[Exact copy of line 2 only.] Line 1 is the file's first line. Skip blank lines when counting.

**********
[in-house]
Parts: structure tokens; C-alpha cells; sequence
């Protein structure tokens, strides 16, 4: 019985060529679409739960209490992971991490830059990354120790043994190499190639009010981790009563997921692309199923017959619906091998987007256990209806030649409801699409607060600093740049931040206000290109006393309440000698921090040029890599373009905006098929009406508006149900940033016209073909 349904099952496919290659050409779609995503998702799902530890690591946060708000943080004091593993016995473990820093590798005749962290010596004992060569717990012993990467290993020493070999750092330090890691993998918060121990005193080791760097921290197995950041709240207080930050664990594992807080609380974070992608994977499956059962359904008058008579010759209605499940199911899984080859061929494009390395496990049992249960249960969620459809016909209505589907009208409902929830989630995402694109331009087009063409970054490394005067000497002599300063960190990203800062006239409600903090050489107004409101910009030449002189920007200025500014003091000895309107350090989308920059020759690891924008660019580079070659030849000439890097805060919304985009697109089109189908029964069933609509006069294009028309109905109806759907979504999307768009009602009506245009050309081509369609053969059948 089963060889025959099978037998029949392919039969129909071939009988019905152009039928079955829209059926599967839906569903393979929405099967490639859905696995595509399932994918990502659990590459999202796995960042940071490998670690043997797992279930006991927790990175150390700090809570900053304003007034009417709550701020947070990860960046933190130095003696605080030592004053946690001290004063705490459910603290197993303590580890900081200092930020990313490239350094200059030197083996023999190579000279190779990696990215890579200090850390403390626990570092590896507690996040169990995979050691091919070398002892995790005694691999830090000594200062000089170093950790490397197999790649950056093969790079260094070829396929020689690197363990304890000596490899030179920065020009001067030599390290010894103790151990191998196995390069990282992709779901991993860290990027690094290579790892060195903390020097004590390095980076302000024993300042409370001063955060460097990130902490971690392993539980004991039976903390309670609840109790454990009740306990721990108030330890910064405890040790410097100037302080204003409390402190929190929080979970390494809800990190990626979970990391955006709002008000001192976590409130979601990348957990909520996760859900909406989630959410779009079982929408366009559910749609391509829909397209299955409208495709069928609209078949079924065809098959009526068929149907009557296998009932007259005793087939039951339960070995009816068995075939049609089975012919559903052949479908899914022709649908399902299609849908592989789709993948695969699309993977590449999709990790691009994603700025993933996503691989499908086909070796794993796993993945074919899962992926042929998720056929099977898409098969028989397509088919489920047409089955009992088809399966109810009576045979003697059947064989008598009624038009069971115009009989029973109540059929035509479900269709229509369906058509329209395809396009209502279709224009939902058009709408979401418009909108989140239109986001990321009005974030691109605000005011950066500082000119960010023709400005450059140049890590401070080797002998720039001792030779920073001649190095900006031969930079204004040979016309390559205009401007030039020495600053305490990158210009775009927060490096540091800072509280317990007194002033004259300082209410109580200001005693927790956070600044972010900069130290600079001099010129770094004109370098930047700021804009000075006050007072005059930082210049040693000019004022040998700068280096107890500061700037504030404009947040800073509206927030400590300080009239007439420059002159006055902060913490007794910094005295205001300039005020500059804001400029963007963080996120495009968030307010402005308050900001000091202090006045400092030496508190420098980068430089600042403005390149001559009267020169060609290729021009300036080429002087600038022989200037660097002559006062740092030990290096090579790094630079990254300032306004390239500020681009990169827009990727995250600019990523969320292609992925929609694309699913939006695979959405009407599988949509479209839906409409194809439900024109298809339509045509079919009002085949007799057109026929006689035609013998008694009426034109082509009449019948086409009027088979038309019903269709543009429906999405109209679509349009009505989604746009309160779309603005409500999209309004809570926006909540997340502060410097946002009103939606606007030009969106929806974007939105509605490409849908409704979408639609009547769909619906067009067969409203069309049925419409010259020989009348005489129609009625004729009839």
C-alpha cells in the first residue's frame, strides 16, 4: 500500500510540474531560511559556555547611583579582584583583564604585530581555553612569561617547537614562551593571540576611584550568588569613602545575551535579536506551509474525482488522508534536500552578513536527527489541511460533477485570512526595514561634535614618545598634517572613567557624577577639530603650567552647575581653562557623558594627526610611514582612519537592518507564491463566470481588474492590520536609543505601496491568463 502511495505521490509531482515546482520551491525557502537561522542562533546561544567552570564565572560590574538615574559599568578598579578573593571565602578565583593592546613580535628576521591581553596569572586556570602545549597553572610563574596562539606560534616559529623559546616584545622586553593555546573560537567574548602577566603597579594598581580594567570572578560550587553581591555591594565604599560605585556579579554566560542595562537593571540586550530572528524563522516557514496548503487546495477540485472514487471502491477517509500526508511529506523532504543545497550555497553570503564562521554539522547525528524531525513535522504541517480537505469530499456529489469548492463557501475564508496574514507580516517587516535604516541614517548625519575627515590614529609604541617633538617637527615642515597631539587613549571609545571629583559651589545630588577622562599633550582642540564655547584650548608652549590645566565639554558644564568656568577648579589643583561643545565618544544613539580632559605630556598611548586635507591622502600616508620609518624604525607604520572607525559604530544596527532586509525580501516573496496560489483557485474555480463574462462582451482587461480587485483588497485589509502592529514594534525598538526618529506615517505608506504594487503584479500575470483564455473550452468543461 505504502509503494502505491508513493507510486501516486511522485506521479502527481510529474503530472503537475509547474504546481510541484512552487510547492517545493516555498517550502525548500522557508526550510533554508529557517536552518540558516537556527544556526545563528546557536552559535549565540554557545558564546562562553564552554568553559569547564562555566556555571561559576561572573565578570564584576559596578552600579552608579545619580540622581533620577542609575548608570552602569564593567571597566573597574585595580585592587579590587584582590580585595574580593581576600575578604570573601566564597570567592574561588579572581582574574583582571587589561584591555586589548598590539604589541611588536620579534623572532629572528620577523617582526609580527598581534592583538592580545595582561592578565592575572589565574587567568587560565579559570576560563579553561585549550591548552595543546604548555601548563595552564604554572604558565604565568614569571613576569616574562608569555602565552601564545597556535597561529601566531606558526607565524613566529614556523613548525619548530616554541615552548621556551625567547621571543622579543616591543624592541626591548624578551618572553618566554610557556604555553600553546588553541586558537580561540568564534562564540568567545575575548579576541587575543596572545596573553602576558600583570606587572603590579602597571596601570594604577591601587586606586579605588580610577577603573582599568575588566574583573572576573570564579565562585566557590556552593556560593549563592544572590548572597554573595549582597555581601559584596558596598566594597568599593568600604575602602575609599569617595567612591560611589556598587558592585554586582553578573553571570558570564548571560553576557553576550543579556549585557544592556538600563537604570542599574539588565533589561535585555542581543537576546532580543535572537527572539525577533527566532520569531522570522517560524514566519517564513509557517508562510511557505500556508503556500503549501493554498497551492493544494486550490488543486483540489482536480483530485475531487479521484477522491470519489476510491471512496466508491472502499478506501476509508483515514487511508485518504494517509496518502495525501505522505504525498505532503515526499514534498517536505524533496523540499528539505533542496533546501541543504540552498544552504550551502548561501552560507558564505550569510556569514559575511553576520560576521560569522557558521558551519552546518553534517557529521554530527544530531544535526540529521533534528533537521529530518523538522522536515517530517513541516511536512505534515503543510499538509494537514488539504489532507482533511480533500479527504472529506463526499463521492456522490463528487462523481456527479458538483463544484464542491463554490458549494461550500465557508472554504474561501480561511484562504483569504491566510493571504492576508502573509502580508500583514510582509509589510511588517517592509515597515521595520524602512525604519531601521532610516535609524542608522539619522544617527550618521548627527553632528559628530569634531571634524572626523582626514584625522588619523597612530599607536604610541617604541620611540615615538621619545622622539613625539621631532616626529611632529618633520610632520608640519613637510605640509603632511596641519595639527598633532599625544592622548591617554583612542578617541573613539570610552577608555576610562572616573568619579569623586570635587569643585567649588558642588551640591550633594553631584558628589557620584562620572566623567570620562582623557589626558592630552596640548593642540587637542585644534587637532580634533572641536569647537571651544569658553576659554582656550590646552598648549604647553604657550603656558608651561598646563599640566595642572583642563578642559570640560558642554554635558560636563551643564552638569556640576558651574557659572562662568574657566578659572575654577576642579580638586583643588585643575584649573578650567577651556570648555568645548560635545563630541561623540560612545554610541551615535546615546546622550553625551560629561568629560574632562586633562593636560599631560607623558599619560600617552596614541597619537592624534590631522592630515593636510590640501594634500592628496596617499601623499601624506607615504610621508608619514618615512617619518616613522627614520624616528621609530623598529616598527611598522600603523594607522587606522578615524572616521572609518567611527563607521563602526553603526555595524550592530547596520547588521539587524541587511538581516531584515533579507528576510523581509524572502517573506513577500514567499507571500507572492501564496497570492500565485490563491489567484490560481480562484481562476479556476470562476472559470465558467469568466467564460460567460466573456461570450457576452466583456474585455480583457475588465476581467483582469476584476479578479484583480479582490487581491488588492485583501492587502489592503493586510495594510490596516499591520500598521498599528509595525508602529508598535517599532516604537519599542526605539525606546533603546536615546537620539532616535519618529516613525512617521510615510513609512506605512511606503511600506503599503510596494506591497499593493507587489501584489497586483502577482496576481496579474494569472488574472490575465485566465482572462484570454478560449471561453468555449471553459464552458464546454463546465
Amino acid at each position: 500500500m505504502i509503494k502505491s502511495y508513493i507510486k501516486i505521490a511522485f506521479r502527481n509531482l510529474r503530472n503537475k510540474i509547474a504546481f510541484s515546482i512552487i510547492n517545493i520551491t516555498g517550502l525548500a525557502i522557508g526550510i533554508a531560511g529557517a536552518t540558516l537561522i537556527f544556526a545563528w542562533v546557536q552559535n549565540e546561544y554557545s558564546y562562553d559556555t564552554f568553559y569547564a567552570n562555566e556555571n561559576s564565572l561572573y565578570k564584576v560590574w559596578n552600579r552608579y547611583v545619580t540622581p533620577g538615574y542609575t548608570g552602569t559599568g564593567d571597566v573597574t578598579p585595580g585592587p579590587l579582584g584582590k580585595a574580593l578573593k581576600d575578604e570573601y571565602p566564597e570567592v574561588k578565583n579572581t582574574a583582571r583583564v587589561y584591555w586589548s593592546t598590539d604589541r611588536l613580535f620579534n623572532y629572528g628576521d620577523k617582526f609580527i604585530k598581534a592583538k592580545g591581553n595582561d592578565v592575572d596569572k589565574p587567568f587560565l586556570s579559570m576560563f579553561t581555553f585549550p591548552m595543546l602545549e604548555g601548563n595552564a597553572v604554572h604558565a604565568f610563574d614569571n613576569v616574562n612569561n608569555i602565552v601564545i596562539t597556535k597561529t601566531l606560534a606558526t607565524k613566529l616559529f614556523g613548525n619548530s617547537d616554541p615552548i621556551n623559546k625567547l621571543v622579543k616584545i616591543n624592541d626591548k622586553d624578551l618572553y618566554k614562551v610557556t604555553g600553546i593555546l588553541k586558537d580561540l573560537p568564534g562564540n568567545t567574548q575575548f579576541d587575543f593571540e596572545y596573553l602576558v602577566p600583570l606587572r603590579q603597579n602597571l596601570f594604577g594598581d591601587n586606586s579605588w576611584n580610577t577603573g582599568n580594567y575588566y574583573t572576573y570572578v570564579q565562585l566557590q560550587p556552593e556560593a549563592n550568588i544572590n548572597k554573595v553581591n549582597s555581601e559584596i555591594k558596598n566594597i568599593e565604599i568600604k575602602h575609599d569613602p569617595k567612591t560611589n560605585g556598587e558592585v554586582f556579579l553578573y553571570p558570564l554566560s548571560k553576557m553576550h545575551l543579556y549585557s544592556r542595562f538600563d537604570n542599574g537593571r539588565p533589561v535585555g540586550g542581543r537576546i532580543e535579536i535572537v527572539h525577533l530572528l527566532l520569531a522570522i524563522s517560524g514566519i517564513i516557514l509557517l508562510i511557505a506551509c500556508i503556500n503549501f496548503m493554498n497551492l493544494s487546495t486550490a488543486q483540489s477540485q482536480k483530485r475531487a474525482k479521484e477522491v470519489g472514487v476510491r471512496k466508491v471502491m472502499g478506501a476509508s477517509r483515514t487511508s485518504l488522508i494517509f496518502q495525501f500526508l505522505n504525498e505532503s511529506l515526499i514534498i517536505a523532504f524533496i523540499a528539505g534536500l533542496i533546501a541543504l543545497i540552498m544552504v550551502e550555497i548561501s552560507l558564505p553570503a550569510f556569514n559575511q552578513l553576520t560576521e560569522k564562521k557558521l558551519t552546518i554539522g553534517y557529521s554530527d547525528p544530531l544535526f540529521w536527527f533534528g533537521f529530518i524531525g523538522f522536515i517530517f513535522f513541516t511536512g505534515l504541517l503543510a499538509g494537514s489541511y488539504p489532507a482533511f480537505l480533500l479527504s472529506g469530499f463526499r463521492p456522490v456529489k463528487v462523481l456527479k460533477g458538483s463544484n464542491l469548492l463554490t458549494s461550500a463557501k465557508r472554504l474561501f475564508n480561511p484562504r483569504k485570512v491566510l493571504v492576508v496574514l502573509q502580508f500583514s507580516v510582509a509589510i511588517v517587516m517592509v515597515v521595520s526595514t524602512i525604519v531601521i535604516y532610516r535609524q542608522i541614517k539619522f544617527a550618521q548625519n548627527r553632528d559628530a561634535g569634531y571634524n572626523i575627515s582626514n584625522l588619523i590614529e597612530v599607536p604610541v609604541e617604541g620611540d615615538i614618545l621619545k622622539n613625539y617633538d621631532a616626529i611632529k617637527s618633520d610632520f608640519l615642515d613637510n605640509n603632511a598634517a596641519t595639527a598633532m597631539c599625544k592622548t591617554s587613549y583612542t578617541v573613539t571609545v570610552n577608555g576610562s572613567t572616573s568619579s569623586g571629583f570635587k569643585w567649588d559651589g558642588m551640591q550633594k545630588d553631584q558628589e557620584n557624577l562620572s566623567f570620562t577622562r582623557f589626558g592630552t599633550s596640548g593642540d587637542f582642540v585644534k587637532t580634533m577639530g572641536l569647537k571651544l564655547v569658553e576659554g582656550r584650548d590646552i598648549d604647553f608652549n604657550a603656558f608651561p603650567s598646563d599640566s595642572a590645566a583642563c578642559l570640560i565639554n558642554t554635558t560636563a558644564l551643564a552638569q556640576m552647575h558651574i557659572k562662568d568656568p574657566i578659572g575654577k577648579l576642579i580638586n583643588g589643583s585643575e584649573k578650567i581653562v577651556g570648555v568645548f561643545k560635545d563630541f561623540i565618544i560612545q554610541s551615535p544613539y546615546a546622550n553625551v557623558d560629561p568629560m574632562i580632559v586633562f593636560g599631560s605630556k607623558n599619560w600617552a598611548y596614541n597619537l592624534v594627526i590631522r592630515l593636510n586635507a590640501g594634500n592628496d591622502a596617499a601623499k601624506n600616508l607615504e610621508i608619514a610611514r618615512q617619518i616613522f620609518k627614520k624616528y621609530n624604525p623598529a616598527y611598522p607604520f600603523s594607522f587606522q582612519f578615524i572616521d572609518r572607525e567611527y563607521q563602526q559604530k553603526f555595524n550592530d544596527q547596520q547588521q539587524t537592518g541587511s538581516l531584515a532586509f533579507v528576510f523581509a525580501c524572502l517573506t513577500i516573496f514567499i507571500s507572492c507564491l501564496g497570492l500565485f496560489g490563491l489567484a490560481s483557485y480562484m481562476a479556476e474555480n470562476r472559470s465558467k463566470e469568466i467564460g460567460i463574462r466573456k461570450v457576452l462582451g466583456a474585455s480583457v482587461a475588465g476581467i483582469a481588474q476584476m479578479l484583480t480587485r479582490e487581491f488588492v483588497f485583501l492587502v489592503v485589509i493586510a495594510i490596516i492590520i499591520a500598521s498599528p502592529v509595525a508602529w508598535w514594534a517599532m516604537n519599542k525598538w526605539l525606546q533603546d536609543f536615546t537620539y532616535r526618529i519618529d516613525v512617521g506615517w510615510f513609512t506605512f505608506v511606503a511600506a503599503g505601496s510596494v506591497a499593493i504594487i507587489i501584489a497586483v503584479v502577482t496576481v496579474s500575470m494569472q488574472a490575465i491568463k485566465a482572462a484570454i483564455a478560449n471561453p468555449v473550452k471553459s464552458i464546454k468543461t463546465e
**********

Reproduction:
Parts: structure tokens; C-alpha cells; sequence